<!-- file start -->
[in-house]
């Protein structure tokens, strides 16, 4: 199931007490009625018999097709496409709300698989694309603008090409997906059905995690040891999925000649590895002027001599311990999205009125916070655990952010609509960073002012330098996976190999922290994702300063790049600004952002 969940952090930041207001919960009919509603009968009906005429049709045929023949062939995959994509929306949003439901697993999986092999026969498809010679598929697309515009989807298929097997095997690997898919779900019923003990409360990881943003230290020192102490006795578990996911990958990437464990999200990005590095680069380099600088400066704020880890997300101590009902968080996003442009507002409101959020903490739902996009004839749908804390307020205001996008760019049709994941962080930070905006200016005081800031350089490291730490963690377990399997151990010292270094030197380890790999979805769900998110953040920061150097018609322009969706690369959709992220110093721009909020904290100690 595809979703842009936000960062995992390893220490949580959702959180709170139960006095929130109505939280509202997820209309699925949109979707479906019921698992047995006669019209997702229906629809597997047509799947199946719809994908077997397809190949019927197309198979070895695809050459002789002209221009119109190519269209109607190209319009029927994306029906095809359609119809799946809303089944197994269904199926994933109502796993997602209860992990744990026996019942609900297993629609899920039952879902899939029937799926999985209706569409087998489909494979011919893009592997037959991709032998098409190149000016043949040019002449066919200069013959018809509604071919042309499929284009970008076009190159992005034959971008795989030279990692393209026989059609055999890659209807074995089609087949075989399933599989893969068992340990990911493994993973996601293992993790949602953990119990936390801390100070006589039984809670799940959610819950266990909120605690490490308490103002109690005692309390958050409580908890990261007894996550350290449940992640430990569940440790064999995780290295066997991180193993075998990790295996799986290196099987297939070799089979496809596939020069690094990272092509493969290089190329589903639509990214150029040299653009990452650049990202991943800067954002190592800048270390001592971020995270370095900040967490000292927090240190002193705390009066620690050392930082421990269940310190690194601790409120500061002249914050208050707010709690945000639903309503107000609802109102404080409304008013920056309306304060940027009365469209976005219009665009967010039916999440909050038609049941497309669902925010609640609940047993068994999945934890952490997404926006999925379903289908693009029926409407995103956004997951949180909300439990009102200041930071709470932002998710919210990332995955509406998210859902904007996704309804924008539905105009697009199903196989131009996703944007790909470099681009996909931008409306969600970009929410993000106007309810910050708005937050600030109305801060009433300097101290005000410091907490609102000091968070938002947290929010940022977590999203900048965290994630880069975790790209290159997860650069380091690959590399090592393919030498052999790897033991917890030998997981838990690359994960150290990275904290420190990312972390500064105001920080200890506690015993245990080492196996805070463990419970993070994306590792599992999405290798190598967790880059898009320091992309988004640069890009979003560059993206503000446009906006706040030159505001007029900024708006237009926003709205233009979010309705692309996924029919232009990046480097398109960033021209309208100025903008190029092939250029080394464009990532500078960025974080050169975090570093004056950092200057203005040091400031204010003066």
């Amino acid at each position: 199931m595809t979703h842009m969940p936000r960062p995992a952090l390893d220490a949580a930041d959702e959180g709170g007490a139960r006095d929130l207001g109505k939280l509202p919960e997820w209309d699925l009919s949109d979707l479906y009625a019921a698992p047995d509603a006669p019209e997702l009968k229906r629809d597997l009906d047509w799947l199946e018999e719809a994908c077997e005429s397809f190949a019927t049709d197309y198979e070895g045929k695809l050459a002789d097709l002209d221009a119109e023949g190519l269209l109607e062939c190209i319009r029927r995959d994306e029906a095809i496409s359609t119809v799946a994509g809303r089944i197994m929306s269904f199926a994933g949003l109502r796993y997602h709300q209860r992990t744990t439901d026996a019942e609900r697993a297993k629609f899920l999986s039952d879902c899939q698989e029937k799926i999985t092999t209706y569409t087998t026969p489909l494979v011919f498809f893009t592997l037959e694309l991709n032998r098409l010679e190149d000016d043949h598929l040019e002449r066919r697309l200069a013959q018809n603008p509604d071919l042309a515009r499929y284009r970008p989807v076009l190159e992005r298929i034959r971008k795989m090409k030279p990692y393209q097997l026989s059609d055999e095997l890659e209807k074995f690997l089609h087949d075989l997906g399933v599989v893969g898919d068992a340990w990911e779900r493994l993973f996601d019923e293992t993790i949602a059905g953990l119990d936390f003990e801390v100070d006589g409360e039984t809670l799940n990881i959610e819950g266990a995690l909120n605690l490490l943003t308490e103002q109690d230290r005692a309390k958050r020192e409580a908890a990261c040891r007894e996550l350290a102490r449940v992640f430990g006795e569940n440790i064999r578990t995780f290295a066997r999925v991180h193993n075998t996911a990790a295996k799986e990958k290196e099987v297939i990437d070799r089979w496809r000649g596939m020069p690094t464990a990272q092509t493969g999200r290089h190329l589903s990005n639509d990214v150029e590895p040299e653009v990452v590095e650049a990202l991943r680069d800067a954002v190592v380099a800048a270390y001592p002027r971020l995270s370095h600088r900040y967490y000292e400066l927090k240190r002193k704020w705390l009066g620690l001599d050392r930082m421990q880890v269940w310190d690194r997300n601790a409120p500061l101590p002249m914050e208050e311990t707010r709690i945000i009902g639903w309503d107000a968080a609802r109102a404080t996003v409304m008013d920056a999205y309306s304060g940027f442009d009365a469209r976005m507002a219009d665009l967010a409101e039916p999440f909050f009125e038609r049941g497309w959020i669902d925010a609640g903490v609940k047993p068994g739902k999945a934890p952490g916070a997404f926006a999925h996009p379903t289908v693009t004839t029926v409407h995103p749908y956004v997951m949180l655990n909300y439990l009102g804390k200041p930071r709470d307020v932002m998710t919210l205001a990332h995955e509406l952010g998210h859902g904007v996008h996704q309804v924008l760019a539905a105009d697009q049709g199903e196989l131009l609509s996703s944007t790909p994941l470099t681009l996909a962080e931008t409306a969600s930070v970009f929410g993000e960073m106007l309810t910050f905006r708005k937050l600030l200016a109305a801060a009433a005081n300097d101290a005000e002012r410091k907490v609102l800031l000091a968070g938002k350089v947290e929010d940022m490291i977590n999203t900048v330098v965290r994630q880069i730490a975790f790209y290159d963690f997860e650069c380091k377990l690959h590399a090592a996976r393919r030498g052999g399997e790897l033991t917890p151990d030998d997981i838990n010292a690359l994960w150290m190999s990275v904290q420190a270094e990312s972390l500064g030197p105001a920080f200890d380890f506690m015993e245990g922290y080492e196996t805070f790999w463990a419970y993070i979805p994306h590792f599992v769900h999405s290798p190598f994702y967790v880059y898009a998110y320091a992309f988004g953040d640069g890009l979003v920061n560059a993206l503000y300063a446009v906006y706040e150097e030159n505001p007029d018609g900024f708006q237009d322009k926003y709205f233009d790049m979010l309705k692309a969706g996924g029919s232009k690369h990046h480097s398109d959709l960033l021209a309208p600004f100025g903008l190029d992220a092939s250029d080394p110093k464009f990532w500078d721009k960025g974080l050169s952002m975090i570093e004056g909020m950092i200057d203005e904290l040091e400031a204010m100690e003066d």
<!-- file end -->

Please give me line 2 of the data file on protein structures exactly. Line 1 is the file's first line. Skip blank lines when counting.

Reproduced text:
């Protein structure tokens, strides 16, 4: 199931007490009625018999097709496409709300698989694309603008090409997906059905995690040891999925000649590895002027001599311990999205009125916070655990952010609509960073002012330098996976190999922290994702300063790049600004952002 969940952090930041207001919960009919509603009968009906005429049709045929023949062939995959994509929306949003439901697993999986092999026969498809010679598929697309515009989807298929097997095997690997898919779900019923003990409360990881943003230290020192102490006795578990996911990958990437464990999200990005590095680069380099600088400066704020880890997300101590009902968080996003442009507002409101959020903490739902996009004839749908804390307020205001996008760019049709994941962080930070905006200016005081800031350089490291730490963690377990399997151990010292270094030197380890790999979805769900998110953040920061150097018609322009969706690369959709992220110093721009909020904290100690 595809979703842009936000960062995992390893220490949580959702959180709170139960006095929130109505939280509202997820209309699925949109979707479906019921698992047995006669019209997702229906629809597997047509799947199946719809994908077997397809190949019927197309198979070895695809050459002789002209221009119109190519269209109607190209319009029927994306029906095809359609119809799946809303089944197994269904199926994933109502796993997602209860992990744990026996019942609900297993629609899920039952879902899939029937799926999985209706569409087998489909494979011919893009592997037959991709032998098409190149000016043949040019002449066919200069013959018809509604071919042309499929284009970008076009190159992005034959971008795989030279990692393209026989059609055999890659209807074995089609087949075989399933599989893969068992340990990911493994993973996601293992993790949602953990119990936390801390100070006589039984809670799940959610819950266990909120605690490490308490103002109690005692309390958050409580908890990261007894996550350290449940992640430990569940440790064999995780290295066997991180193993075998990790295996799986290196099987297939070799089979496809596939020069690094990272092509493969290089190329589903639509990214150029040299653009990452650049990202991943800067954002190592800048270390001592971020995270370095900040967490000292927090240190002193705390009066620690050392930082421990269940310190690194601790409120500061002249914050208050707010709690945000639903309503107000609802109102404080409304008013920056309306304060940027009365469209976005219009665009967010039916999440909050038609049941497309669902925010609640609940047993068994999945934890952490997404926006999925379903289908693009029926409407995103956004997951949180909300439990009102200041930071709470932002998710919210990332995955509406998210859902904007996704309804924008539905105009697009199903196989131009996703944007790909470099681009996909931008409306969600970009929410993000106007309810910050708005937050600030109305801060009433300097101290005000410091907490609102000091968070938002947290929010940022977590999203900048965290994630880069975790790209290159997860650069380091690959590399090592393919030498052999790897033991917890030998997981838990690359994960150290990275904290420190990312972390500064105001920080200890506690015993245990080492196996805070463990419970993070994306590792599992999405290798190598967790880059898009320091992309988004640069890009979003560059993206503000446009906006706040030159505001007029900024708006237009926003709205233009979010309705692309996924029919232009990046480097398109960033021209309208100025903008190029092939250029080394464009990532500078960025974080050169975090570093004056950092200057203005040091400031204010003066």